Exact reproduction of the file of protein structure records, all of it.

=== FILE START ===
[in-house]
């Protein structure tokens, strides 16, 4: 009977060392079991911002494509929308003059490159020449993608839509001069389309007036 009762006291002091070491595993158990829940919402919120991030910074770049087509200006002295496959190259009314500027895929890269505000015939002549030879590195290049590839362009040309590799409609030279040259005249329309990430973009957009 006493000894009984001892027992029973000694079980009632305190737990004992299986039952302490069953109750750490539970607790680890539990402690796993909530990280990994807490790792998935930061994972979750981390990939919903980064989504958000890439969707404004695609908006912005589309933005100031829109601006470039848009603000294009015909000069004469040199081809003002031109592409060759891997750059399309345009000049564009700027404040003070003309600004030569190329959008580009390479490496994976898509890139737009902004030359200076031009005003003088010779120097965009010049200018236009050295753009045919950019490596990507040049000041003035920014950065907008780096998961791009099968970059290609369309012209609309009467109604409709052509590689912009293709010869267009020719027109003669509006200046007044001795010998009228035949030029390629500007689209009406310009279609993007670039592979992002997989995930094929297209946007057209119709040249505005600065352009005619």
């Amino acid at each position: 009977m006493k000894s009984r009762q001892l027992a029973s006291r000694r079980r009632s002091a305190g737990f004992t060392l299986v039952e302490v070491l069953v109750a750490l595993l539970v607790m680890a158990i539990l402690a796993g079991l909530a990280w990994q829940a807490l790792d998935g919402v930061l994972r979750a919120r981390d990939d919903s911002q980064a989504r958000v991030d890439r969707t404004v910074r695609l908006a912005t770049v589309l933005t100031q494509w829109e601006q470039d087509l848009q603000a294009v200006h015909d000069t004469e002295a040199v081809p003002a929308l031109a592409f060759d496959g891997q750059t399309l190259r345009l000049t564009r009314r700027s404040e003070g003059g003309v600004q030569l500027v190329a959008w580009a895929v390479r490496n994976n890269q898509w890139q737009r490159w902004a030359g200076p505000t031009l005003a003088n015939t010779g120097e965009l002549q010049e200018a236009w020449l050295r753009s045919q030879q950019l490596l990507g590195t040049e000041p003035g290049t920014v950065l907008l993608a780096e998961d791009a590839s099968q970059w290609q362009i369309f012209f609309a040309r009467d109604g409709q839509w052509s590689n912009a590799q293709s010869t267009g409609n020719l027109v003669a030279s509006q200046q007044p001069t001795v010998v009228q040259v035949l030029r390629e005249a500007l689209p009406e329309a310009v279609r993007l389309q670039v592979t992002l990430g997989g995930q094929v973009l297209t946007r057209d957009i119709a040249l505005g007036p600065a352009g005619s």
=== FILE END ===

[in-house]
């Protein structure tokens, strides 16, 4: 009977060392079991911002494509929308003059490159020449993608839509001069389309007036 009762006291002091070491595993158990829940919402919120991030910074770049087509200006002295496959190259009314500027895929890269505000015939002549030879590195290049590839362009040309590799409609030279040259005249329309990430973009957009 006493000894009984001892027992029973000694079980009632305190737990004992299986039952302490069953109750750490539970607790680890539990402690796993909530990280990994807490790792998935930061994972979750981390990939919903980064989504958000890439969707404004695609908006912005589309933005100031829109601006470039848009603000294009015909000069004469040199081809003002031109592409060759891997750059399309345009000049564009700027404040003070003309600004030569190329959008580009390479490496994976898509890139737009902004030359200076031009005003003088010779120097965009010049200018236009050295753009045919950019490596990507040049000041003035920014950065907008780096998961791009099968970059290609369309012209609309009467109604409709052509590689912009293709010869267009020719027109003669509006200046007044001795010998009228035949030029390629500007689209009406310009279609993007670039592979992002997989995930094929297209946007057209119709040249505005600065352009005619």
């Amino acid at each position: 009977m006493k000894s009984r009762q001892l027992a029973s006291r000694r079980r009632s002091a305190g737990f004992t060392l299986v039952e302490v070491l069953v109750a750490l595993l539970v607790m680890a158990i539990l402690a796993g079991l909530a990280w990994q829940a807490l790792d998935g919402v930061l994972r979750a919120r981390d990939d919903s911002q980064a989504r958000v991030d890439r969707t404004v910074r695609l908006a912005t770049v589309l933005t100031q494509w829109e601006q470039d087509l848009q603000a294009v200006h015909d000069t004469e002295a040199v081809p003002a929308l031109a592409f060759d496959g891997q750059t399309l190259r345009l000049t564009r009314r700027s404040e003070g003059g003309v600004q030569l500027v190329a959008w580009a895929v390479r490496n994976n890269q898509w890139q737009r490159w902004a030359g200076p505000t031009l005003a003088n015939t010779g120097e965009l002549q010049e200018a236009w020449l050295r753009s045919q030879q950019l490596l990507g590195t040049e000041p003035g290049t920014v950065l907008l993608a780096e998961d791009a590839s099968q970059w290609q362009i369309f012209f609309a040309r009467d109604g409709q839509w052509s590689n912009a590799q293709s010869t267009g409609n020719l027109v003669a030279s509006q200046q007044p001069t001795v010998v009228q040259v035949l030029r390629e005249a500007l689209p009406e329309a310009v279609r993007l389309q670039v592979t992002l990430g997989g995930q094929v973009l297209t946007r057209d957009i119709a040249l505005g007036p600065a352009g005619s």